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THE

AMERICAN

Catholic Quarterly

REVIEW.

Bomim est homini ut eum Veritas vincat volentem,t|uiamalum est homini ut cum Veritas vincat
invitum. Nam ipsa vincat necesse est, sivc negantum sive confitentum.
S. Aug. Epist. cexxxviii. Au Pascent. .

VOLUME IV.
From January To October, 1879.

PHILADELPHIA:
HARDY & MAHONY,

PUBLISHERS AND PROPRIETORS,

505 CHESTNUT STREET.

COPYRIGHT, 1S79,
BT

HARDY & MAHONY.
TABLE OF CONTENTS.

Theories Of Education And Life.—Thomas Carlyle. By Rt. Rev.
J. L. Spalding, D.D.,

The aim and end of education, 1; Different persons differently affected by wrong-

doing,2; Examples drawn from education among different nations, 3; The Knight

and the Monk in the Middle Ages. 5; Education the effort to create the ideal man,

6; The two ways of viewing human life, 7; Philosophy on the unchristian basis,8;

Carlyle's Pantheism, 10; Scientific Atheism 12; Carlyie on Man's spiritual nature,

14; The results of Atht ism as expressed by Mr. Carlyie, 15; His contempt for those

who are called religious, 16; The service he might have rendered the Church, 17;

The doctrine of hero worship, 17; What does he mean by the love of God? 19; Mr.

Carlyie not an original thinker, 20; '' Unhappy men who do not love," 21.

Cedmon: His Genius And Influence. By Brother Azarias,

Morley's "Early English Writers," 22; Bishop Aidann and the Abbess Hilda, 24;

Cedmon*s life buried in obscurity, 25; First effusions of the great poet, 26; The

first to wed the Anglo-Saxon tongue to Immortal verse, 29; He reaches the pinnacle

of fame, 30; Sublime and pure loft incss of his thoughts, 3I ; The secret of his success,

32; The holiness of his life added weight to his words, 33; Cedmon's spirit as em-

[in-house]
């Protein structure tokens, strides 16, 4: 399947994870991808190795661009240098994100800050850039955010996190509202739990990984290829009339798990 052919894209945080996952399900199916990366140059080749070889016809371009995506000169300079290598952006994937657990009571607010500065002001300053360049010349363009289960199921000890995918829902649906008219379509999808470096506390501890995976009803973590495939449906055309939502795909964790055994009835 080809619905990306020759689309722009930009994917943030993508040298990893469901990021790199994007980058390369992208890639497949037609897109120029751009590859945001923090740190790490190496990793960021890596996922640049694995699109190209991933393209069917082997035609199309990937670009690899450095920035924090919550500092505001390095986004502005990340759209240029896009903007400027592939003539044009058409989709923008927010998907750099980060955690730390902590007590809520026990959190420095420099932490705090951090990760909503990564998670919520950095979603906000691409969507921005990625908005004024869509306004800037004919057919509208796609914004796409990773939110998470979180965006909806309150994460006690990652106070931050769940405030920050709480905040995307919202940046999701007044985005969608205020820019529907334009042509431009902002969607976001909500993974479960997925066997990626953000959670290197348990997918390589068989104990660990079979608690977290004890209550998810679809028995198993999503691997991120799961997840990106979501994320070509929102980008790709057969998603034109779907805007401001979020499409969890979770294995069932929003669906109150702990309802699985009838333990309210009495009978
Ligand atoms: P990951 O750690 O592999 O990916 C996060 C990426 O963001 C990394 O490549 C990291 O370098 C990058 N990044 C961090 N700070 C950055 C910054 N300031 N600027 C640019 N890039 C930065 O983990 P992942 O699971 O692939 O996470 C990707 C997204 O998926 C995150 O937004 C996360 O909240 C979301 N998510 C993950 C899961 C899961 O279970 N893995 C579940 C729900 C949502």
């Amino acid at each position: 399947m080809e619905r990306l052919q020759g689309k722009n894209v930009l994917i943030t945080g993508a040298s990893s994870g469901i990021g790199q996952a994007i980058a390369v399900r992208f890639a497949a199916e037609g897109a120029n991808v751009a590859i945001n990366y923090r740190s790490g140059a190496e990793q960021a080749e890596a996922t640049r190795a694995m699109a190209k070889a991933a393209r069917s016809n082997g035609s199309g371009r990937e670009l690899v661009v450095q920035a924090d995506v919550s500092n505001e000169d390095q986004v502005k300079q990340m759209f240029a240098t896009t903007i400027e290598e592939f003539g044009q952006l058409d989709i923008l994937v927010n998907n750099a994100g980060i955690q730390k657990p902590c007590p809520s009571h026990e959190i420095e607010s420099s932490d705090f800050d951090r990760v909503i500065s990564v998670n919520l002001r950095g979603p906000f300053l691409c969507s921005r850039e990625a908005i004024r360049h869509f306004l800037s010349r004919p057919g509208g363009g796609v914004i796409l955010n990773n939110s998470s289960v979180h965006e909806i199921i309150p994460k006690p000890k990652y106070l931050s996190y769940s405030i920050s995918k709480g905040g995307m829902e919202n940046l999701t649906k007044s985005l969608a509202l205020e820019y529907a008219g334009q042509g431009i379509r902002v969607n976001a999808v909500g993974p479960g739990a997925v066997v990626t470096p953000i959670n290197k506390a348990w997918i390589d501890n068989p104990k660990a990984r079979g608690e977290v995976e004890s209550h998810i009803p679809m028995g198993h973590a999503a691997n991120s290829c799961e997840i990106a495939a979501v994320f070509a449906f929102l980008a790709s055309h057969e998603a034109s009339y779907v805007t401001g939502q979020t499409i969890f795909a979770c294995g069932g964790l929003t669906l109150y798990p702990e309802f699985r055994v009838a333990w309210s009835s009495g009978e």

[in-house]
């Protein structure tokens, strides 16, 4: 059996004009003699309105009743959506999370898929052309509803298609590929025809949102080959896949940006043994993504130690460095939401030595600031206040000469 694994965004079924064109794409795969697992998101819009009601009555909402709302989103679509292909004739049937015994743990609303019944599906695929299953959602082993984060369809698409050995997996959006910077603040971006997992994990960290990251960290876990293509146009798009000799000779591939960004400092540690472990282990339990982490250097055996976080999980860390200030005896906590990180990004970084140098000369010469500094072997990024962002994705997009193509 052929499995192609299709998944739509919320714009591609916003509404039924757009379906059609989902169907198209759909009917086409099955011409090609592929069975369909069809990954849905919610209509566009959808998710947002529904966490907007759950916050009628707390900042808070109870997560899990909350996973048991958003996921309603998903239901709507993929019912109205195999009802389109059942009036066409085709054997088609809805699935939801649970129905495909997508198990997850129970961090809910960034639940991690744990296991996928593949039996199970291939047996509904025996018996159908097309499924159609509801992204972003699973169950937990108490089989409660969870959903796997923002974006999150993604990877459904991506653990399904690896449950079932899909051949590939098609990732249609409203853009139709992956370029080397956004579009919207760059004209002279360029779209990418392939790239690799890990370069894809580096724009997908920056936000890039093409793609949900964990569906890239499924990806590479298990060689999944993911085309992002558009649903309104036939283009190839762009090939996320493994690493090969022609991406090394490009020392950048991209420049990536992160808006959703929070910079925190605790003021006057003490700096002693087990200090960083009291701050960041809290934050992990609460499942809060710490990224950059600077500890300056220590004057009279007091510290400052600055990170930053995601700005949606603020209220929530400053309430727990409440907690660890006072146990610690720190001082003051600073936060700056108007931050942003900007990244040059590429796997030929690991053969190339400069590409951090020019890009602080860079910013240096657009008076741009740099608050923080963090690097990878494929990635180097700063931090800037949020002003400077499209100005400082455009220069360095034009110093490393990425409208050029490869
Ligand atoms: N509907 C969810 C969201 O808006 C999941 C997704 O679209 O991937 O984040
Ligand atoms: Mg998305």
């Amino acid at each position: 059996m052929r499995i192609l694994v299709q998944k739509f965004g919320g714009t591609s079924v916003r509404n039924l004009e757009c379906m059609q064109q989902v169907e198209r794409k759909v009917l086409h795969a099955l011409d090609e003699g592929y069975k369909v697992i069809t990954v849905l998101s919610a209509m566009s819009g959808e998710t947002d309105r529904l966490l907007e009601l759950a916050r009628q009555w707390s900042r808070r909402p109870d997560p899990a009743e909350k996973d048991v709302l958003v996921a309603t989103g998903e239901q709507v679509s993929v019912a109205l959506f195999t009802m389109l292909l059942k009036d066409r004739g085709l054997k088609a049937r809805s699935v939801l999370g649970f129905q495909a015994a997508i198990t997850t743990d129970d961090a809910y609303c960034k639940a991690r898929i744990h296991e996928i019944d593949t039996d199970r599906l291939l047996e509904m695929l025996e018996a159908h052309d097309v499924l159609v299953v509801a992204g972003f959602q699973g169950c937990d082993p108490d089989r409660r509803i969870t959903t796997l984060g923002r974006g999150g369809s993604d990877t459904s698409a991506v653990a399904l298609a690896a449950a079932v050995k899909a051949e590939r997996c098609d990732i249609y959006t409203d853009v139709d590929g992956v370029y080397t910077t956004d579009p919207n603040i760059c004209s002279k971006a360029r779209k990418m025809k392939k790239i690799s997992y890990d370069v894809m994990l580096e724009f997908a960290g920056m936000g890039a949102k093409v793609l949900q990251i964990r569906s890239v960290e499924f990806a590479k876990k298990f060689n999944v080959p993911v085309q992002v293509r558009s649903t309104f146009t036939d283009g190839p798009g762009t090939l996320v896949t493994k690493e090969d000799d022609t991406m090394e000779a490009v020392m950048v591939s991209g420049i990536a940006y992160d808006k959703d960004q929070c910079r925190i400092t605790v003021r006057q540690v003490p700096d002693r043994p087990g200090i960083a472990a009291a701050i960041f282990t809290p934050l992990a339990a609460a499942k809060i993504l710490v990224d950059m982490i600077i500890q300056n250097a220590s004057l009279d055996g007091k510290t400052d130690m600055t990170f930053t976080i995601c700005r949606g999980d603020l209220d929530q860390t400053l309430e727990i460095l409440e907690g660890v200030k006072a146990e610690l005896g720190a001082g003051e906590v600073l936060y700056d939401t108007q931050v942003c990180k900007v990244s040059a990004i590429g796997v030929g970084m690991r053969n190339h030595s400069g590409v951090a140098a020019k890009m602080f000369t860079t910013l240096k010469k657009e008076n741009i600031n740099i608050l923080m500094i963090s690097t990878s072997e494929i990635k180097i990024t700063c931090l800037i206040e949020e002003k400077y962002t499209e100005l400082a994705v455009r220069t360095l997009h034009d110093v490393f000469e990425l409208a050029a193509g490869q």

bodied in his poetry, 35; Examples from his great work, 85 et srg.; Not to be jndged

by modern standards of criticism, 41: The poetry of CVdmon a revelation to the

people, 43; Popularity of Cedmon's poems, 44 ; Their effect upon the whole Teutonic-

race, 45; Later developments of his writings, 46.

The Human Soul And Body. By Rev. Walter Hill, S. J.,

The human soul and human knowledge, 48: How we obtain a knowledge of the

mind, 50; Evil results of the desire for novelty, 50; What theory best serves to ex-

plain man's nature, 52; The properties of matter and their scope, 54; How far

science and philosophy go in these matters, 55; Impossibility of extension in matter,

56; How to account, for the different species of matter, 58; Some new theories and

their difficulties, 58 ; The theory of extension and of sensible qualities in matter. 61;

The philosophy of Euler, Locke, and Descartes, 62; The theory of pre-established

harmony, 63; Illustration of and a common objection to these theories, 64; The

theory most consistent with reason, 65.

The Present Industrial Condition Of Ireland. By Rev. Thomas
Quigty.

Sullivan and Spenser on Ireland, 67; Ireland under the Penal Laws, 68; Situation,

climate, soil and population of the country. 69; Sialistics taken from Thom's Direc-

tory, 70; Banking in Ireland, 71; Live stock and crops, 72; Commerce and manu-

factures, 73; Causes of Ireland's backwardness, 74; The land questions, 75; The

principle of Fendalism, 76; How it has worked in Ireland, 77; Comparative Census,

78; Who own the land, 79; What Ireland might be under favorable conditions, 80.

An Autumn In The Rocky Mountains. By Gen. John Gibbon, U. S. A.,

Lewis and Clark's expedition, 81; Following the trail, 82; Shishequaw and Fort

Mountains, 83; Discovery of a new pass, 84; The Helena Hot Springs, 85; Climbing

the Mountains, 86; What was seen there, 87; A hotel in the mountains, 88; Warm

Spring Creek, 89; Appearance of this place, 91; A truly beautiful scene, 92; True

Western hospitality, 93 ; A fowling journey, 94 ; Journeying in the snow, 96; Cont ra*t

of the scenery on either side of the Rocky Mountains, 98; The Bench Lands of the

Western Slope, 99; Conclnding remarks, 100.

Was Shakespeare A Catholic? By S. B. A. Harper,

Peculiar interest inherent in this subject, 101; Condition of England when Shake-

speare was born, 102; Queen Elizabeth's relations to Protestantism, 103; Dearth of

contemporary evidence regarding Shakespeare's religion, 104: Strong presumptions,

105; Onlv twice in his writings does he attack Rome, 106; Weakness of these evi-

dences, 108; "Henry VIII," 109; Quotations, 110; Character of Wolsey, 112; Shake-

speare does not paint him with an un-Catholic hand, 113 ; The poet's picture of Queen

Katharine, 114 ; The whole temper and spirit of Shakespeare eminently conservative,

114; Proofs from his other plays, 115; Why it is reasonable to believe that Shake-

speare was a Catholic, 116; lie was certainly not a Puritan, 117; His pictures of the

regular clergy, 118; His familiarity with the customs and phraseology of the Church,

120 ; Conclusion, 121.

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